The three cases principally relied on by Hanson and the Julios are also, in a sense, fact-specific. In Davis v. Sheehan, supra, 357 N.E.2d 690, for example, a farmer, through his three employees, mistakenly loaded field corn into a bin leased to the plaintiff, ruining the seed corn that the plaintiff had stored in the bin. The farmer sought coverage under three insurance policies, the one relevant here being an automobile policy insuring a truck used in the operation. That policy covered losses arising from unloading the truck, and it was on that basis that the farmer sought coverage. The insurer, insisting that the "efficient and predominating" cause of the loss was not so much the unloading operation itself as the farmer's negligence in failing to give clear instructions to his employees as to which bin to use, denied liability.

Although the Court reviewed the Brown, Clark, and Bituminous Cas. Corp. cases cited above and discussed the "efficient and predominant" cause standard, its conclusion that coverage existed was based on its determination that, unlike the situations in those cases, the loss did, in fact, arise out of the unloading operation. Responding to the insurer's argument, however, the Court observed, 2 Ill.Dec. at 527-28, 357 N.E.2d at 694-95:

"If the [farmer's] employees at the bin were engaged in unloading, and their acts in unloading were sufficient to impose on them tort liability, it would be illogical to deny them insurance coverage because a concurrent cause of the damage to the seed corn was more predominating.... The [Illinois] Supreme Court has not passed on the `efficient and predominating cause' rule. We do not apply it to reach the result requested by [the insurer]. When tort law recognizes multiple acts as giving rise to a separate tort liability for the same injury, a rule of contract law construing liability insurance policies with a more restrictive concept of causation, creates many problems."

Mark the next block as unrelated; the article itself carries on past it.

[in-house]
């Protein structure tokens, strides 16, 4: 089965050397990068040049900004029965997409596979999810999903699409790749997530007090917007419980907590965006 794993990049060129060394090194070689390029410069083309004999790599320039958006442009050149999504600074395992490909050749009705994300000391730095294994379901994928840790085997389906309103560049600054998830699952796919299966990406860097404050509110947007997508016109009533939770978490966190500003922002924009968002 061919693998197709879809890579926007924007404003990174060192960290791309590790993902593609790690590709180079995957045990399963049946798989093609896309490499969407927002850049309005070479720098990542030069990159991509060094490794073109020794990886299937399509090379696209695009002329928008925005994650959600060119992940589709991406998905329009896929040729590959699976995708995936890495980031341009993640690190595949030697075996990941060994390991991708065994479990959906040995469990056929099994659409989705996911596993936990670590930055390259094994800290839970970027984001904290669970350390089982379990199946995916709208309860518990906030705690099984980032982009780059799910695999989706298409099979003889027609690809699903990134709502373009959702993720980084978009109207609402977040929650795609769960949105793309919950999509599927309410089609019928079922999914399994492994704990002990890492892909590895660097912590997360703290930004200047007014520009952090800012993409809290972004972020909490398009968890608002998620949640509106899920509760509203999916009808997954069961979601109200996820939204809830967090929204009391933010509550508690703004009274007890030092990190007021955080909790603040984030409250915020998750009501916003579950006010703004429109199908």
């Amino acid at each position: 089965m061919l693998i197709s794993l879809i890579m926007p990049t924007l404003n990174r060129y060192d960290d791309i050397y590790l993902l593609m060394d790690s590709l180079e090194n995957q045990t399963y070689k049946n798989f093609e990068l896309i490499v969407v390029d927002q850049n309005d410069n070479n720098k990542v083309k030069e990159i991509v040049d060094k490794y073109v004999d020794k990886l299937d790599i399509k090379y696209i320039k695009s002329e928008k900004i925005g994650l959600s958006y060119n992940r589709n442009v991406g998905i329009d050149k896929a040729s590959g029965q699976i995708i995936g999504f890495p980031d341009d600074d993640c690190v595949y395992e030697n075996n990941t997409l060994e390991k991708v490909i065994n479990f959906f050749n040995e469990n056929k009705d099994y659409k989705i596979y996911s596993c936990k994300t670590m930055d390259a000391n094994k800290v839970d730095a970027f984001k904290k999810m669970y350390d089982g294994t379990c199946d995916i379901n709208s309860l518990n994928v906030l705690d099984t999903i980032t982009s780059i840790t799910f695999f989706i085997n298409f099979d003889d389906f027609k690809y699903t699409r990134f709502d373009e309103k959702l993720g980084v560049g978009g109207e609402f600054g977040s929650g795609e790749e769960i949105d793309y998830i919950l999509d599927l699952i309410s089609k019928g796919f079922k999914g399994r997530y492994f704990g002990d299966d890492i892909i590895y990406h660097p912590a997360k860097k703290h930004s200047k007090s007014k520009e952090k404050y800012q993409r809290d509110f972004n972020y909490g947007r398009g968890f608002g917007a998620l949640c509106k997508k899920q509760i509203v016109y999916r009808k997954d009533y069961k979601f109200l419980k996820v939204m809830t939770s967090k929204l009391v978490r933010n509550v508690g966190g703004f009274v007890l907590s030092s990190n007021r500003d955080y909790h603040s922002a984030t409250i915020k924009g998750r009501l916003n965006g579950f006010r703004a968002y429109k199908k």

Mattis v. State Farm Fire & Cas. Co., supra, 73 Ill.Dec. 907, 454 N.E.2d 1156 the case principally relied on by Judge Sfekas involved a homeowners policy insuring against all risks of physical loss except those specifically enumerated in various exclusionary clauses. Improper design or construction of the dwelling was not listed among any of the exclusions. Five years after they bought their home, the insureds observed that part of the basement wall was buckling. The problem grew progressively worse and was very expensive to repair. Claim was made on the policy.

There was evidence that the problem could have resulted from a number of things that were indeed excluded under the policy. But the trial court found that one cause of the problem was improper design or construction. Quoting from a Wisconsin case, the Court declared that, "Where a policy expressly insures against loss caused by one risk but excludes loss caused by another risk, coverage is extended to a loss caused by the insured risk even though the excluded risk is a contributory cause." Id. 73 Ill.Dec. at 912, 454 N.E.2d at 1161.

On that basis that improper design or construction was a contributing cause and a covered risk the Court found the insurer liable.

The third case cited by Hanson and the Julios U.S. Fidelity & Guar. Co. v. State Farm Mut., supra, 105 Ill.Dec. 254, 504 N.E.2d 123 is, in some respects, similar to Mattis. At issue was a general liability policy issued to a day care center and its proprietor. The policy covered losses arising from the failure to provide adequate supervision of the children but excluded losses arising from the operation or use of an automobile. The claim in dispute arose when a child fell out of a station wagon being operated by the insured's employee. There were, at the time, eight to ten children in the vehicle with only the driver to supervise. In an action filed against the day care center, the child's parents alleged both the failure to provide adequate supervision and the negligent operation of the station wagon. Contending that the injuries "could not have occurred without the operation or use of the station wagon," the insured denied liability. The Court rejected that defense, holding 105 Ill.Dec. at 256, 504 N.E.2d at 125: